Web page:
Spanish Language Preference

Another unexamined reason for recommending ethnicity as a basis for marketing strategy is the characteristic preference for the Spanish language by many hispanics. For example, it is recognized (O'Guinn and Meyer 1983) that many hispanics use Spanish language media, primarily radio and television and thus, for a marketer to reach this "market segment," advertising messages must be communicated in Spanish. There are at least two ways to consider the issue here: (1) as a purely business decision, and (2) as a decision guided by considerations of social justice or public relations.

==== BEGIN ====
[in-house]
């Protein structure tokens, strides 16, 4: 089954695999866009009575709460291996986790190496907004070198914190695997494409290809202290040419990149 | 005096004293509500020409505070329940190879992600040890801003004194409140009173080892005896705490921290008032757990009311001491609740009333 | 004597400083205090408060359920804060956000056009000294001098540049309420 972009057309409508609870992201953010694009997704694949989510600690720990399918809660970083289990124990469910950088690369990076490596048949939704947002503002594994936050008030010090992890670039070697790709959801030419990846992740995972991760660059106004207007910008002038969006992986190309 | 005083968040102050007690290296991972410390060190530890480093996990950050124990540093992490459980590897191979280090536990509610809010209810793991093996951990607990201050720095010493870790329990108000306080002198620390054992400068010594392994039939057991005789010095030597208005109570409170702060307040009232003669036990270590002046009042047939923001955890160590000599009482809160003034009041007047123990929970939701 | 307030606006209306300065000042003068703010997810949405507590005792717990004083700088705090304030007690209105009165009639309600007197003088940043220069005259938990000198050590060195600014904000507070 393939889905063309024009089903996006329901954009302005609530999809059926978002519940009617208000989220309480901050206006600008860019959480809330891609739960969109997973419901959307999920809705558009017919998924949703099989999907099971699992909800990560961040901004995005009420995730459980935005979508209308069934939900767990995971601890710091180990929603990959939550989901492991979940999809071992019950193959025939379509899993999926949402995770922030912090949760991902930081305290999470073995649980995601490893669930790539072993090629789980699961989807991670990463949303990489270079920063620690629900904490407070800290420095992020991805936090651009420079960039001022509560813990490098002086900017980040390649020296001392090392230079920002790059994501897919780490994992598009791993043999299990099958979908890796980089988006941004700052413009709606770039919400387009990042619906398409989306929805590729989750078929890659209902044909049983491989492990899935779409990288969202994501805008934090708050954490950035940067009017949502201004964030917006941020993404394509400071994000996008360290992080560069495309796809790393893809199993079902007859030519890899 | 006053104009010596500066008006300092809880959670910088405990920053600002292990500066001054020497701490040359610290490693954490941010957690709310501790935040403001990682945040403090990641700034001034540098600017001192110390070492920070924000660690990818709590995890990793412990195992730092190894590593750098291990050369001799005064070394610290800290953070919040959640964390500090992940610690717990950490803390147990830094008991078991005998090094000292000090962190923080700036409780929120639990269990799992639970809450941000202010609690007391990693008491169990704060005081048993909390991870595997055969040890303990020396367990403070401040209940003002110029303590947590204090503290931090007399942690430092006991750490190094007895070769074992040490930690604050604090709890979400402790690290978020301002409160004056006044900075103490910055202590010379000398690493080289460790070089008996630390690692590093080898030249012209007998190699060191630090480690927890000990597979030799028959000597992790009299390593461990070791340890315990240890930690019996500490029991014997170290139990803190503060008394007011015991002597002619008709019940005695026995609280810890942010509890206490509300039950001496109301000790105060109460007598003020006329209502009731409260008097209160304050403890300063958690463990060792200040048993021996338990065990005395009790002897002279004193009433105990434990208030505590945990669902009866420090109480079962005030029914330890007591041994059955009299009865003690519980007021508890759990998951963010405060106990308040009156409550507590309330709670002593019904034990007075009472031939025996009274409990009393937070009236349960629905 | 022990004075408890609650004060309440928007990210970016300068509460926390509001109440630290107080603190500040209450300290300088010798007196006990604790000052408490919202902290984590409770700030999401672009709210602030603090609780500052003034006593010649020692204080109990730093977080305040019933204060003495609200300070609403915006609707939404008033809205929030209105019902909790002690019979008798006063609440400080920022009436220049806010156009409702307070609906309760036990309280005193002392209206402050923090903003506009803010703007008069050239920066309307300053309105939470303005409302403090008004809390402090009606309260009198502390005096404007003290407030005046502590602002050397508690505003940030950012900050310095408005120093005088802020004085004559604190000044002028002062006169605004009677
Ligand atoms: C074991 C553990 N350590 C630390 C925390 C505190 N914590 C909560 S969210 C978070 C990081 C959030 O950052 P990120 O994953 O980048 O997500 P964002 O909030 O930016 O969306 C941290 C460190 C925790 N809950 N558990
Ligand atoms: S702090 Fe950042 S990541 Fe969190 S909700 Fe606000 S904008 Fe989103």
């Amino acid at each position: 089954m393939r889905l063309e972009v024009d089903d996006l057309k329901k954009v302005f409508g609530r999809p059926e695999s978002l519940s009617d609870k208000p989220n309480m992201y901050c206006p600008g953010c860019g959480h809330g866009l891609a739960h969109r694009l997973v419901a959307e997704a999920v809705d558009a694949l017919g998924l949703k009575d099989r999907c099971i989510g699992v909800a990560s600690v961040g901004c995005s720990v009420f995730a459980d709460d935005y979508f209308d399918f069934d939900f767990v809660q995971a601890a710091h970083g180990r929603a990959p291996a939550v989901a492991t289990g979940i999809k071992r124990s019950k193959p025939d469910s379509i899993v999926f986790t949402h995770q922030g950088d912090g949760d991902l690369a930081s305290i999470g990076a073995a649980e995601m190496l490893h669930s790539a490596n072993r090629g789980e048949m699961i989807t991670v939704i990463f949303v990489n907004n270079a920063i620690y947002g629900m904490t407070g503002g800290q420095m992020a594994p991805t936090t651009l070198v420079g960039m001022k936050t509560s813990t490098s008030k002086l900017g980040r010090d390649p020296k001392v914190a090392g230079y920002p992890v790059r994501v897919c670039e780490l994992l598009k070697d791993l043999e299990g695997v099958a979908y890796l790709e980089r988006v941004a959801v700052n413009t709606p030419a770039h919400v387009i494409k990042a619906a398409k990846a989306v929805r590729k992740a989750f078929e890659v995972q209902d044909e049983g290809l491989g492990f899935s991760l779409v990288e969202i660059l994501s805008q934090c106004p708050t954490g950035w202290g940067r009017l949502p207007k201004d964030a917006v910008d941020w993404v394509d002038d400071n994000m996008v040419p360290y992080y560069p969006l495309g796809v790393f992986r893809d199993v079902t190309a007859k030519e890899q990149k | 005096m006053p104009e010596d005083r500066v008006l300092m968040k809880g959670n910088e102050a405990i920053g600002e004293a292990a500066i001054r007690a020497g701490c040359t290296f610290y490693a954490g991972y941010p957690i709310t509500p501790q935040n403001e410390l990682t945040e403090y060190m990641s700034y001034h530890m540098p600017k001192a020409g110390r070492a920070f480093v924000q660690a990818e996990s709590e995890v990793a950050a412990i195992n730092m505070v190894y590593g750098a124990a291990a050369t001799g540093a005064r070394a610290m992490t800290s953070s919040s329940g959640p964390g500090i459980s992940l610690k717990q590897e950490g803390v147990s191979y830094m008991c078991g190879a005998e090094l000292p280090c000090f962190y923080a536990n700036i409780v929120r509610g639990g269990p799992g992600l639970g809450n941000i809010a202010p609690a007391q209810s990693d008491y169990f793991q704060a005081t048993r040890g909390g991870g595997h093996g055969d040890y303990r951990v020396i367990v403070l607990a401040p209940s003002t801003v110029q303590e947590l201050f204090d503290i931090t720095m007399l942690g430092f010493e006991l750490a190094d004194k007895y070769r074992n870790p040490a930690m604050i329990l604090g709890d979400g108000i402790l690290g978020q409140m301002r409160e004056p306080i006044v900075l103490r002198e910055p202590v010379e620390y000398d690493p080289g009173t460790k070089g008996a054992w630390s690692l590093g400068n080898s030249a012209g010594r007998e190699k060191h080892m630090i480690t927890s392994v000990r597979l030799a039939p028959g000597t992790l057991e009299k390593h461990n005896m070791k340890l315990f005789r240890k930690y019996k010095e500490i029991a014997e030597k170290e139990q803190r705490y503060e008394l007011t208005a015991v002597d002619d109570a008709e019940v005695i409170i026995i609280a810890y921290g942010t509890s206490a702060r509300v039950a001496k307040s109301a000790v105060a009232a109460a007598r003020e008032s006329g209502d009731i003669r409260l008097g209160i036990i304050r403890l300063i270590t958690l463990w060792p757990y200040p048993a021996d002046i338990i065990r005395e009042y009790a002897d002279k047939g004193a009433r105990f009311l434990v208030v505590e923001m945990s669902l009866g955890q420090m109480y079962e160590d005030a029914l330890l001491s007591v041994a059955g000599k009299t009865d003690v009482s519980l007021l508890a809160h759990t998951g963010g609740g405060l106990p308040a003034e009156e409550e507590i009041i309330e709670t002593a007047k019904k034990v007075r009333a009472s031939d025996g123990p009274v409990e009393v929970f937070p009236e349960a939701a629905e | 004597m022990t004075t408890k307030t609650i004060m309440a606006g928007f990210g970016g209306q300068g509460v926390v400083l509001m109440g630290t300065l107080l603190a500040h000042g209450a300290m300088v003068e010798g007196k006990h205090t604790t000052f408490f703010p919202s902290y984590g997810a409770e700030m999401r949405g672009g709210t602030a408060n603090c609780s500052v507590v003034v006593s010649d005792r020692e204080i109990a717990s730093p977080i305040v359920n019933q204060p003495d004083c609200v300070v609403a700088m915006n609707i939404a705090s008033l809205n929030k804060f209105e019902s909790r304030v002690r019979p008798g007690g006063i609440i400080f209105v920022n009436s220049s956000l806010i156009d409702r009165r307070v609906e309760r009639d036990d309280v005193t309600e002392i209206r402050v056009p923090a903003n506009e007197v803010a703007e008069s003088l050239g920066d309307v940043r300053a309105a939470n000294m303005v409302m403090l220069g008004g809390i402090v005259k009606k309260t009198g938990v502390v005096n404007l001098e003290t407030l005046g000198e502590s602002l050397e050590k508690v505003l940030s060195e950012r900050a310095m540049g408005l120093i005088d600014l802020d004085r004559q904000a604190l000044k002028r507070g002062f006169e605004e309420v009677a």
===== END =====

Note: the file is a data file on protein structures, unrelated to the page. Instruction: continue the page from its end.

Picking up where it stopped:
(1) Considering first a purely business approach, the advertising decision is properly just one aspect of overall marketing strategy. On the assumption that within-activity wants are similar across ethnic groups and that Spanish speaking targets will not be reached other than by Spanish-language messages, it comes down to conducting a media buy analysis, applying the same criteria that are applied for the campaign generally. Based on those criteria, analyses show how available funds are best spent--on general media, or some mix of general and special language media (including various mixes of special language media, given that there are a number of ethnic groups, some of whose members may not understand English). It should be clear, however, that one is not thus targeting "hispanics," but rather attempting to reach the Spanish speaking prospects who fall into one's targeted segment. (For example, if the marketing analysis described earlier shows that the best national strategy for our brand of laundry detergent is to be formulated for light laundry of delicate fabrics, then our national media selection is going to seek media vehicles believed to offer a high concentration of individuals who want such attributes. Extending the media buy to include Spanish speaking targets attempts, similarly, to locate hispanics who do light laundry.) If it seems that including Spanish speaking targets is feasible within the budget on a ceteris paribus assumption, before giving the final "go" decision, the assumption should be examined. For example, the presence of a well-entrenched regional or ethnic brand that has been formulated for light laundry might argue against the decision because, presumably, the national campaign is not geared to challenge a well-entrenched competitor. Thus, management might decide that although Spanish speaking targets can be reached economically, such funds would be misspent in that the chances of achieving a return on the investment are reduced because of the special competitive conditions existing within the hispanic market. (To keep the analysis simple, we are making the point here for the most straightforward case, i.e., where it is assumed that some hispanics simply will not receive our message unless it is in the Spanish language. Given appropriate documentation, we would extend the present analysis to cases where it is shown that message registration among targets is likely to be improved because of, e.g., greater familiarity with a mother tongue than with a second language, or greater receptivity engendered by feelings of national pride or ego enhancement due to being addressed in one's mother tongue. We stress, however, that we do not regard anecdotal evidence acceptable and that we would require research submitted in support of such claims to meet commonly accepted professional standards.) (2) Secondly, if one has decided, for social justice or public relations reasons, that regardless of return, it is proper to divert funds to special language media, the economic implications of so doing should nevertheless be estimated.